• School-wide Self-Regulation: Watch Dr. Meade’s videos together as a staff. Discuss how opportunities for self-regulation can be integrated into the school-wide daily schedule.

“I think taking time to nurture myself as the year progresses is important and doing that with others in a shared profession seems powerful. Encouraging balance helps me keep my sanity during this crazy time and creates space in my week.” - Alaska Educator

More Resources - Transforming Schools Video Library

What is Self-Care? - In this 7 minute video, Deb Haynes, therapist and retired Mat-Su School District counselor, explores how self-care strengthens our ability to form relationships that allow for healing and resilience.

Community Dialogues: Creating Space for Hosting and Healing
Many have shared recently that it has became difficult to focus on work and see any progress, when mentally so many are feeling like they just wanted to survive or get through. Yet, so many of us and our partners want to know how we can still show up for our students and families.

AASB and Haa Tooch Lichéesh teamed up to explore this and to build skills of participants for hosting community dialogues with a dialogue host training in January. The virtual training was the first in a series, and focused on self care, family care and community care. 

Using social technologies and the traditional values learned from First Alaskans Institute, we created a virtual space to have a conversation about how we care for our communities during COVID. Using social technologies, key questions, and personal experiences, Haa Tooch Lichéesh opened a space for deep and meaningful conversations. 
We asked questions like “Over the last 2 years, what are the strengths that kept us going?” Many recognized their families, time out of the house and healthy boundaries were essential. Others identified our strengths as community and how important it is to be intentional about making time for ourselves and our families.

The dialogue gave all participants and hosts opportunity to reflect on the experiences of our students and neighbors in the community. What does our own reflection indicate that they might need from us as organizational leaders, educators, and community members?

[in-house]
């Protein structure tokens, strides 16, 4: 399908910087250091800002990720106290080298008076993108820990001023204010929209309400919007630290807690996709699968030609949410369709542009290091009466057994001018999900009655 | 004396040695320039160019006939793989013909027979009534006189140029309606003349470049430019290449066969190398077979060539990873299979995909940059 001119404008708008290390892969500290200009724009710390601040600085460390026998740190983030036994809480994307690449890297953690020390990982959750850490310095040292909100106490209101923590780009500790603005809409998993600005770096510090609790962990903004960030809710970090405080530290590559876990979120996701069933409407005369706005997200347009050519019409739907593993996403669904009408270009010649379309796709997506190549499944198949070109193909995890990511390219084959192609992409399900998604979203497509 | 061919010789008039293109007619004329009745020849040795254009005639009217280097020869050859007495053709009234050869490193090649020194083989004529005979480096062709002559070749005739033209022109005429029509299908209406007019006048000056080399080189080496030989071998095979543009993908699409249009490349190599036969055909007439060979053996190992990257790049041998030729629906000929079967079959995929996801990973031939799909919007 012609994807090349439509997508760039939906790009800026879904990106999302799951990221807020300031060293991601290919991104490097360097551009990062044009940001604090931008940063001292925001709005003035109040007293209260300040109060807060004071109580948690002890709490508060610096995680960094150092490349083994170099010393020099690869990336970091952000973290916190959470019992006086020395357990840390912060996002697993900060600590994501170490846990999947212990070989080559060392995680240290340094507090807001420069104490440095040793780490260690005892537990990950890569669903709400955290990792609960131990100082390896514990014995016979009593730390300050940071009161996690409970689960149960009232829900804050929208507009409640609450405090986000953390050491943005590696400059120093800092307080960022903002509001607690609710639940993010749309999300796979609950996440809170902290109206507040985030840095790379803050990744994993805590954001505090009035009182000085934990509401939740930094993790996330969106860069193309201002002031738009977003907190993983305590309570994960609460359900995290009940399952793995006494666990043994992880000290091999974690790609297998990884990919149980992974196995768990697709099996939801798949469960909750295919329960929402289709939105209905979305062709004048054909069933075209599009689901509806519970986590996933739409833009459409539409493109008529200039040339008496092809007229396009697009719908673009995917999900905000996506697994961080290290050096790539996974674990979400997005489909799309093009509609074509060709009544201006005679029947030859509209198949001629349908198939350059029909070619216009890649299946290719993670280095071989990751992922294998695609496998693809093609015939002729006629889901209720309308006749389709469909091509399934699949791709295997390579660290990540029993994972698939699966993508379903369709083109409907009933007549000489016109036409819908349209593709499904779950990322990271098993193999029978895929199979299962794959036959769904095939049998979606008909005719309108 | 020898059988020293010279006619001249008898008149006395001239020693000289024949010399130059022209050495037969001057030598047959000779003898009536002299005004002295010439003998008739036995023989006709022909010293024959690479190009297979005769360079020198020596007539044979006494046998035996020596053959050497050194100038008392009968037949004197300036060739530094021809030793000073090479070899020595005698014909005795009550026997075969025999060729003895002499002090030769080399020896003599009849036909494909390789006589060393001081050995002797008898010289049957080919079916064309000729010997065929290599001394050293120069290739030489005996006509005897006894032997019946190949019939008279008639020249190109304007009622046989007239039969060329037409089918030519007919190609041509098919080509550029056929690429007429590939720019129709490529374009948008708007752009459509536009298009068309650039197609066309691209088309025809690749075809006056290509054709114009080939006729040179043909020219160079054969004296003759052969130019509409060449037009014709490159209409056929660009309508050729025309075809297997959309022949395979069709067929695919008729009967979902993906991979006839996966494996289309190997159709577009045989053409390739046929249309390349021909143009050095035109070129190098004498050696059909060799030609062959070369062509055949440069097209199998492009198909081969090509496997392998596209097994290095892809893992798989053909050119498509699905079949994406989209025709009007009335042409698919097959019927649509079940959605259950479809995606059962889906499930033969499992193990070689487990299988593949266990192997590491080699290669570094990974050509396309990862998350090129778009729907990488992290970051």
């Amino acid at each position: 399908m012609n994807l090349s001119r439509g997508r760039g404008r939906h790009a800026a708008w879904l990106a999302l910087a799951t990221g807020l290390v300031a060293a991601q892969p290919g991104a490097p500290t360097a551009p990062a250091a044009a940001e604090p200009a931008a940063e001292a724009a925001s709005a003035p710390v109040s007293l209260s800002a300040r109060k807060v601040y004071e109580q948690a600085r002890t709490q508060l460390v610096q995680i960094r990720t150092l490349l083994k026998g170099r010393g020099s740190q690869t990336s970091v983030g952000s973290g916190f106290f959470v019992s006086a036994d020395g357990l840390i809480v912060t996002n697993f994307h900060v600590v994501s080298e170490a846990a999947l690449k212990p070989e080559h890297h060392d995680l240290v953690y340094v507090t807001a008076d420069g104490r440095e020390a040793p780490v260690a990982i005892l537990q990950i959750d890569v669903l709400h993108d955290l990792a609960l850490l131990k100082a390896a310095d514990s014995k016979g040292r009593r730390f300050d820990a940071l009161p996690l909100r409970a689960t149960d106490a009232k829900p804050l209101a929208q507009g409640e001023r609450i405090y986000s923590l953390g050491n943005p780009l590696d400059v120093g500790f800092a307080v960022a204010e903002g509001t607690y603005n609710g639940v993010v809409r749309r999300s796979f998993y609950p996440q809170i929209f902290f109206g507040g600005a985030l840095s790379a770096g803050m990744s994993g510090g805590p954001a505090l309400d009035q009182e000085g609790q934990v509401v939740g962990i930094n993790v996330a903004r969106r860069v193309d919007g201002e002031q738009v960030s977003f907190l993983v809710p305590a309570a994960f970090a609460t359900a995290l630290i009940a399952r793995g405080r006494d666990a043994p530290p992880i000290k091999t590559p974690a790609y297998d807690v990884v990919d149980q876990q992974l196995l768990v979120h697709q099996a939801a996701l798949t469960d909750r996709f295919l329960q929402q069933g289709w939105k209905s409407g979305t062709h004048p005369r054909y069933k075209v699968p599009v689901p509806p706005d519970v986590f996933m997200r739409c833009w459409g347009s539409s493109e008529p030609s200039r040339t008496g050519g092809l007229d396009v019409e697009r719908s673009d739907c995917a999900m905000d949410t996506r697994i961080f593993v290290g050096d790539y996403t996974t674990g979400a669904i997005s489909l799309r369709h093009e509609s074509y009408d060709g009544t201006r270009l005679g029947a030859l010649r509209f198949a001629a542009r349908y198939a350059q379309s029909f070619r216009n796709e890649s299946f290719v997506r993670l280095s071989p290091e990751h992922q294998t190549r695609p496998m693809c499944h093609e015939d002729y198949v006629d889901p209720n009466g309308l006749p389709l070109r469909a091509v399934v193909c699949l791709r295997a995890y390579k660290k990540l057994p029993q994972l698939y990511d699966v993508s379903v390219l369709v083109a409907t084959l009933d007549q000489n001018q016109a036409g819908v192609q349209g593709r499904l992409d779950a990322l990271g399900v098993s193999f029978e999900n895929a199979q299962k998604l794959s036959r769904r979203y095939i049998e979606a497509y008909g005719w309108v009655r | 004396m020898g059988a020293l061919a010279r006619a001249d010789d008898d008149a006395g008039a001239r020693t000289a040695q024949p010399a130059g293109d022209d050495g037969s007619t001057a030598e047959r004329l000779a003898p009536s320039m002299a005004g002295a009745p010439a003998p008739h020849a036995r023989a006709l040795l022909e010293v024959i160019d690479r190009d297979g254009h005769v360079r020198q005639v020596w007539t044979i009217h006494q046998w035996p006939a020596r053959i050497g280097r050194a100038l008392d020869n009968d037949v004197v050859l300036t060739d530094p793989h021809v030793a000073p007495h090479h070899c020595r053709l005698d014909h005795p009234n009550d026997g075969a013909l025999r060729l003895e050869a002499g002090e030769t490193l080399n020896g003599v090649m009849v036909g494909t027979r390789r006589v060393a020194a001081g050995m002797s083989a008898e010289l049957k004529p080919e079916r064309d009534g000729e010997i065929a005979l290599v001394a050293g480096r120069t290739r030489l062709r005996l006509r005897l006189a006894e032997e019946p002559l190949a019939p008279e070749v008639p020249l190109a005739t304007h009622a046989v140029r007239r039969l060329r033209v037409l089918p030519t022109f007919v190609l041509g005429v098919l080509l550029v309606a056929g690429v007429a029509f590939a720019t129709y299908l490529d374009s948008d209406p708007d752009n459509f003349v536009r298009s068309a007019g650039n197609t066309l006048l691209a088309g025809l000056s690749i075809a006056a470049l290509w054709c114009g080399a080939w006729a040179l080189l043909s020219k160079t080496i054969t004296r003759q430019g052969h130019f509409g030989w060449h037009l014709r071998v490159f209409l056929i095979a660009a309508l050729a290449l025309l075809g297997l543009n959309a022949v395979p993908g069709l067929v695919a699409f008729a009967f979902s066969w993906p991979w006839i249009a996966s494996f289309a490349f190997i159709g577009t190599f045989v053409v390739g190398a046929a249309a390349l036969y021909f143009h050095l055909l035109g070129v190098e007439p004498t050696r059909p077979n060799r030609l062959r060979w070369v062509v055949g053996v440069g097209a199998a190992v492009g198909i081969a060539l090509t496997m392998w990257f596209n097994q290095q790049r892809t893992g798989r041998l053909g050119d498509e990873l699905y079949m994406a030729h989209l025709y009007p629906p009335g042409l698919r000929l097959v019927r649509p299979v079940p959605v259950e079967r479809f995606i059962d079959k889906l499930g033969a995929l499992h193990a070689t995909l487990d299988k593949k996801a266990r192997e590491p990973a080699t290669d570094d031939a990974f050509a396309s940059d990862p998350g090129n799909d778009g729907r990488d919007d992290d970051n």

This host training and dialogue was the first of two sessions. This first session created the space for us to consider how do we care for ourselves, our families, and our community. What are the resources and techniques we can use? The second session, scheduled for April, will dive deeper and provide an opportunity to identify the tools and techniques used in the dialogue and provide a chance for each participant to decide how to use those tools to host a conversation within their own community or organization. 

A special thanks to Della Cheney, Kolene James, Tina Samaniego, Ati Nasiah, David Abad, each of the participants, and the AASB team for hosting this conversation. 

To get involved contact or
Youth Advocacy Institute 2022: Student Input for Positive Change
Students testifying on legislation for our guest panel (left) and asking questions to Commissioner Johnson (right) during the 2022 Youth Advocacy Institute.
“I enjoyed getting to gather with other students from around the state and communicate on our problems in school.” - YAI Student

Twenty-nine students from twelve districts across the state gathered in Juneau for this year’s Youth Advocacy Institute, which was held February 12- 14th. YAI provides an opportunity for to speak on issues facing their communities. Students and districts practice the process of listening to student voice in the legislative process. Boards, districts, and programs benefit from hearing from our students and providing them with opportunities to build up their leadership skills.